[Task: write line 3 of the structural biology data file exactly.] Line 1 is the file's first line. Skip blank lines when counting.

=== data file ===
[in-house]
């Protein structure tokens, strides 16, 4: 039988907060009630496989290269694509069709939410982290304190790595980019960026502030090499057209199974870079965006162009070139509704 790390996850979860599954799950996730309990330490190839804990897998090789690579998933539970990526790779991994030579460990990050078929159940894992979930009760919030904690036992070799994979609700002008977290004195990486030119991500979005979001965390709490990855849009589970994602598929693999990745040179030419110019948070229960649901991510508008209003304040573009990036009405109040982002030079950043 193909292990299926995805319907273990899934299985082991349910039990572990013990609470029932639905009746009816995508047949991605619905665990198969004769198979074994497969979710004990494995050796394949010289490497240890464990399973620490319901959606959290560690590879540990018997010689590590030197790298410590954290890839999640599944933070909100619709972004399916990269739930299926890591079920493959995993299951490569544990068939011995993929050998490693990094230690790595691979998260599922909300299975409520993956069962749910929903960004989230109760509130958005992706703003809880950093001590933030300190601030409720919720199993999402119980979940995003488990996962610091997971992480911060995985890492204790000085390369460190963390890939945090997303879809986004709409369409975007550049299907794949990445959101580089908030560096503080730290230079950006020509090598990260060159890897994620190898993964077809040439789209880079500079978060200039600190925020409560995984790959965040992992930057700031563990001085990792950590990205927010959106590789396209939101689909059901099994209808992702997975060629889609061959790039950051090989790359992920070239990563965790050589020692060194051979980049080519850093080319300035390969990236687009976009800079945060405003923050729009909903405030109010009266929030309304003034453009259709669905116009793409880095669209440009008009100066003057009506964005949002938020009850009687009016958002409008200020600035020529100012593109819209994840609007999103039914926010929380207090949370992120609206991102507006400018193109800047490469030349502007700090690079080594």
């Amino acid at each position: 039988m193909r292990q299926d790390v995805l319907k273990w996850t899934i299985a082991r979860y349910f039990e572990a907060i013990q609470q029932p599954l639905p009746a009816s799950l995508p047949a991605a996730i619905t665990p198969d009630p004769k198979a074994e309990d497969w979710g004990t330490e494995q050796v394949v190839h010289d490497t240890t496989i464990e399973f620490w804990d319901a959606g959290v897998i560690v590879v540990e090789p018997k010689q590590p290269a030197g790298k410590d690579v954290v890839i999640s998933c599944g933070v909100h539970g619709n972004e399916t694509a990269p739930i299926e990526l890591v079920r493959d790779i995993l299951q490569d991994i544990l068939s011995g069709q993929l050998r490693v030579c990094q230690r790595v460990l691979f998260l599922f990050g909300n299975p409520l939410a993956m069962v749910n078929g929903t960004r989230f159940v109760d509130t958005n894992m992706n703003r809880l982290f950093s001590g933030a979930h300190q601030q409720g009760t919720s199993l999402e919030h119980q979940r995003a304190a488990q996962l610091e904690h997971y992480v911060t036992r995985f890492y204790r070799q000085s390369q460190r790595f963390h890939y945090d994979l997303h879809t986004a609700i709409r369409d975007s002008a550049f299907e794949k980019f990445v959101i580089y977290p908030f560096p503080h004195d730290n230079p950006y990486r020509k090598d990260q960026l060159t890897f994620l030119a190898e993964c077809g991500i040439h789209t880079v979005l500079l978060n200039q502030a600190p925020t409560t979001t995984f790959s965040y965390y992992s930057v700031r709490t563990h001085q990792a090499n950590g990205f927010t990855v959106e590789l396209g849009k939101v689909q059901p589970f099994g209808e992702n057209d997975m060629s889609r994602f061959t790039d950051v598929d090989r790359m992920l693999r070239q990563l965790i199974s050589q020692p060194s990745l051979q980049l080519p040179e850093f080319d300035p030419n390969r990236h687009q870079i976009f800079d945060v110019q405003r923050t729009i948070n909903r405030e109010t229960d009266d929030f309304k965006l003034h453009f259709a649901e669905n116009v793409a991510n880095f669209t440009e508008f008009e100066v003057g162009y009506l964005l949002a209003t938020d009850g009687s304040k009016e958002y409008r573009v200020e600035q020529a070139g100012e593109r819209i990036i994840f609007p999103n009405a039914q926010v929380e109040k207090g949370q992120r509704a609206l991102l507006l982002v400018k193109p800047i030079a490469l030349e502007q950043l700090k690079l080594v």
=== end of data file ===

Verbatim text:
């Amino acid at each position: 039988m193909r292990q299926d790390v995805l319907k273990w996850t899934i299985a082991r979860y349910f039990e572990a907060i013990q609470q029932p599954l639905p009746a009816s799950l995508p047949a991605a996730i619905t665990p198969d009630p004769k198979a074994e309990d497969w979710g004990t330490e494995q050796v394949v190839h010289d490497t240890t496989i464990e399973f620490w804990d319901a959606g959290v897998i560690v590879v540990e090789p018997k010689q590590p290269a030197g790298k410590d690579v954290v890839i999640s998933c599944g933070v909100h539970g619709n972004e399916t694509a990269p739930i299926e990526l890591v079920r493959d790779i995993l299951q490569d991994i544990l068939s011995g069709q993929l050998r490693v030579c990094q230690r790595v460990l691979f998260l599922f990050g909300n299975p409520l939410a993956m069962v749910n078929g929903t960004r989230f159940v109760d509130t958005n894992m992706n703003r809880l982290f950093s001590g933030a979930h300190q601030q409720g009760t919720s199993l999402e919030h119980q979940r995003a304190a488990q996962l610091e904690h997971y992480v911060t036992r995985f890492y204790r070799q000085s390369q460190r790595f963390h890939y945090d994979l997303h879809t986004a609700i709409r369409d975007s002008a550049f299907e794949k980019f990445v959101i580089y977290p908030f560096p503080h004195d730290n230079p950006y990486r020509k090598d990260q960026l060159t890897f994620l030119a190898e993964c077809g991500i040439h789209t880079v979005l500079l978060n200039q502030a600190p925020t409560t979001t995984f790959s965040y965390y992992s930057v700031r709490t563990h001085q990792a090499n950590g990205f927010t990855v959106e590789l396209g849009k939101v689909q059901p589970f099994g209808e992702n057209d997975m060629s889609r994602f061959t790039d950051v598929d090989r790359m992920l693999r070239q990563l965790i199974s050589q020692p060194s990745l051979q980049l080519p040179e850093f080319d300035p030419n390969r990236h687009q870079i976009f800079d945060v110019q405003r923050t729009i948070n909903r405030e109010t229960d009266d929030f309304k965006l003034h453009f259709a649901e669905n116009v793409a991510n880095f669209t440009e508008f008009e100066v003057g162009y009506l964005l949002a209003t938020d009850g009687s304040k009016e958002y409008r573009v200020e600035q020529a070139g100012e593109r819209i990036i994840f609007p999103n009405a039914q926010v929380e109040k207090g949370q992120r509704a609206l991102l507006l982002v400018k193109p800047i030079a490469l030349e502007q950043l700090k690079l080594v």